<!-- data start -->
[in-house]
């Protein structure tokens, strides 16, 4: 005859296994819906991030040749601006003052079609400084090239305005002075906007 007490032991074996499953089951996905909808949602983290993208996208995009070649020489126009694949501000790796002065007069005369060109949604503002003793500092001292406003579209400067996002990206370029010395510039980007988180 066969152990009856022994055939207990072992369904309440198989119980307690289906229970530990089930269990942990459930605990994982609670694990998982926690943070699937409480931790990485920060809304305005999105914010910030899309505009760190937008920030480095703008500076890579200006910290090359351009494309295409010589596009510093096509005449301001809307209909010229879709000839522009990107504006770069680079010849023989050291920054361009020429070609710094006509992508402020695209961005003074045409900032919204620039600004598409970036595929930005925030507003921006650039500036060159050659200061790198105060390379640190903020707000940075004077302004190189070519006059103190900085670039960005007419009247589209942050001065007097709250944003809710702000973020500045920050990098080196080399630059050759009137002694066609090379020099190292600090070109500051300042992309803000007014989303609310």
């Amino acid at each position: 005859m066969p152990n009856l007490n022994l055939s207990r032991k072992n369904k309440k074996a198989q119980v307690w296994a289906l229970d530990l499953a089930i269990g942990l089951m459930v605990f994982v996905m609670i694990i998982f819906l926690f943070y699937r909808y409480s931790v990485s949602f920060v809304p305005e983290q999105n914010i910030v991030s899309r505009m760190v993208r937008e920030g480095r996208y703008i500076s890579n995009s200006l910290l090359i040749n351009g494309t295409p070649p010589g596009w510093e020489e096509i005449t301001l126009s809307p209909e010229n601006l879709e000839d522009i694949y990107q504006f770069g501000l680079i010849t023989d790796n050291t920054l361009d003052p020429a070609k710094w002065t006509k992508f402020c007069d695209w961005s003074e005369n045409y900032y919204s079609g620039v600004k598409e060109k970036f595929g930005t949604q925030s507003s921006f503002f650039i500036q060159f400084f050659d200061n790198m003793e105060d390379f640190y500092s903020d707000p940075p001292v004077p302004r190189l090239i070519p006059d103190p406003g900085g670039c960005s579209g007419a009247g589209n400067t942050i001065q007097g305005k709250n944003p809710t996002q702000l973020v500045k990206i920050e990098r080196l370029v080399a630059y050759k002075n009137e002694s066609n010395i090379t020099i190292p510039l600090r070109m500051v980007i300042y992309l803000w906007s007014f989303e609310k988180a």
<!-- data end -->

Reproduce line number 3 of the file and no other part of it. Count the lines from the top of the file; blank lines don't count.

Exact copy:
């Amino acid at each position: 005859m066969p152990n009856l007490n022994l055939s207990r032991k072992n369904k309440k074996a198989q119980v307690w296994a289906l229970d530990l499953a089930i269990g942990l089951m459930v605990f994982v996905m609670i694990i998982f819906l926690f943070y699937r909808y409480s931790v990485s949602f920060v809304p305005e983290q999105n914010i910030v991030s899309r505009m760190v993208r937008e920030g480095r996208y703008i500076s890579n995009s200006l910290l090359i040749n351009g494309t295409p070649p010589g596009w510093e020489e096509i005449t301001l126009s809307p209909e010229n601006l879709e000839d522009i694949y990107q504006f770069g501000l680079i010849t023989d790796n050291t920054l361009d003052p020429a070609k710094w002065t006509k992508f402020c007069d695209w961005s003074e005369n045409y900032y919204s079609g620039v600004k598409e060109k970036f595929g930005t949604q925030s507003s921006f503002f650039i500036q060159f400084f050659d200061n790198m003793e105060d390379f640190y500092s903020d707000p940075p001292v004077p302004r190189l090239i070519p006059d103190p406003g900085g670039c960005s579209g007419a009247g589209n400067t942050i001065q007097g305005k709250n944003p809710t996002q702000l973020v500045k990206i920050e990098r080196l370029v080399a630059y050759k002075n009137e002694s066609n010395i090379t020099i190292p510039l600090r070109m500051v980007i300042y992309l803000w906007s007014f989303e609310k988180a």